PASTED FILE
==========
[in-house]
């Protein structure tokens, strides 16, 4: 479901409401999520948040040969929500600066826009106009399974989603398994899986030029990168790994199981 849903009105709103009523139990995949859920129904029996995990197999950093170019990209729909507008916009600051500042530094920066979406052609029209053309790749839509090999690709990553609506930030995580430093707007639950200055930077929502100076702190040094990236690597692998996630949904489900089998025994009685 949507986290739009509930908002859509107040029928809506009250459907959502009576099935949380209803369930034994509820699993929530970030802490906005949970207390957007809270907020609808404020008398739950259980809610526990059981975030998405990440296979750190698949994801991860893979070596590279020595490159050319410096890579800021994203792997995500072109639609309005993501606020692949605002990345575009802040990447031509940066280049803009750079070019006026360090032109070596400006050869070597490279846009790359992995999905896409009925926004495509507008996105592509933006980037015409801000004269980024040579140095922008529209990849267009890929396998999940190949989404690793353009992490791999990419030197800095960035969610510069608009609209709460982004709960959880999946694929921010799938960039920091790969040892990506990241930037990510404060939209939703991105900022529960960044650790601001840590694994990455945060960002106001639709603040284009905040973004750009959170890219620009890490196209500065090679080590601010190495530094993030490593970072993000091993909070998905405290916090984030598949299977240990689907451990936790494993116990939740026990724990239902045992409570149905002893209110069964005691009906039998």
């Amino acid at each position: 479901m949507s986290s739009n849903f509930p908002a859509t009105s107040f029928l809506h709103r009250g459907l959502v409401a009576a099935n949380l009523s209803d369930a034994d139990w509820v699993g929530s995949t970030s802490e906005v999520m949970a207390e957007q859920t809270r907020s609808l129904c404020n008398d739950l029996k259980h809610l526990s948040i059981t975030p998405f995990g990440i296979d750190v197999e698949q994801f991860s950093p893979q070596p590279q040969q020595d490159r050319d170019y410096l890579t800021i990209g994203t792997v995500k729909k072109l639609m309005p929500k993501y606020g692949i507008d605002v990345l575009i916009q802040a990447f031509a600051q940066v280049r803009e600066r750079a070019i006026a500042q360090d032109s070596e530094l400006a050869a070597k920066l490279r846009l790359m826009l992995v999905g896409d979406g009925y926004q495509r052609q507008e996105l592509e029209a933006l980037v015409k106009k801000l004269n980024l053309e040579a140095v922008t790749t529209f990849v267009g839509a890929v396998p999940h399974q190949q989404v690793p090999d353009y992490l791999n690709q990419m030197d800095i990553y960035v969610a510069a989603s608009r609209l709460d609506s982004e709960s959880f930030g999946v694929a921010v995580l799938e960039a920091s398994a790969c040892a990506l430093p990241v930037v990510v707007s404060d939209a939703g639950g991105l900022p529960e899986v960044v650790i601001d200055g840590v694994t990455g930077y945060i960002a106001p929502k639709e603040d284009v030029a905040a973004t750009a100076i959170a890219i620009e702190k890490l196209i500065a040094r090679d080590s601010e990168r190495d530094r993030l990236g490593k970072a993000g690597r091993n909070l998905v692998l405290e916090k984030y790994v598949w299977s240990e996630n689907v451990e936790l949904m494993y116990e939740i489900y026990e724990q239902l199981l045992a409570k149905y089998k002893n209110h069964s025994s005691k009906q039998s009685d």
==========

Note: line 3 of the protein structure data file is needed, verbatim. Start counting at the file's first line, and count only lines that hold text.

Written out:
């Amino acid at each position: 479901m949507s986290s739009n849903f509930p908002a859509t009105s107040f029928l809506h709103r009250g459907l959502v409401a009576a099935n949380l009523s209803d369930a034994d139990w509820v699993g929530s995949t970030s802490e906005v999520m949970a207390e957007q859920t809270r907020s609808l129904c404020n008398d739950l029996k259980h809610l526990s948040i059981t975030p998405f995990g990440i296979d750190v197999e698949q994801f991860s950093p893979q070596p590279q040969q020595d490159r050319d170019y410096l890579t800021i990209g994203t792997v995500k729909k072109l639609m309005p929500k993501y606020g692949i507008d605002v990345l575009i916009q802040a990447f031509a600051q940066v280049r803009e600066r750079a070019i006026a500042q360090d032109s070596e530094l400006a050869a070597k920066l490279r846009l790359m826009l992995v999905g896409d979406g009925y926004q495509r052609q507008e996105l592509e029209a933006l980037v015409k106009k801000l004269n980024l053309e040579a140095v922008t790749t529209f990849v267009g839509a890929v396998p999940h399974q190949q989404v690793p090999d353009y992490l791999n690709q990419m030197d800095i990553y960035v969610a510069a989603s608009r609209l709460d609506s982004e709960s959880f930030g999946v694929a921010v995580l799938e960039a920091s398994a790969c040892a990506l430093p990241v930037v990510v707007s404060d939209a939703g639950g991105l900022p529960e899986v960044v650790i601001d200055g840590v694994t990455g930077y945060i960002a106001p929502k639709e603040d284009v030029a905040a973004t750009a100076i959170a890219i620009e702190k890490l196209i500065a040094r090679d080590s601010e990168r190495d530094r993030l990236g490593k970072a993000g690597r091993n909070l998905v692998l405290e916090k984030y790994v598949w299977s240990e996630n689907v451990e936790l949904m494993y116990e939740i489900y026990e724990q239902l199981l045992a409570k149905y089998k002893n209110h069964s025994s005691k009906q039998s009685d």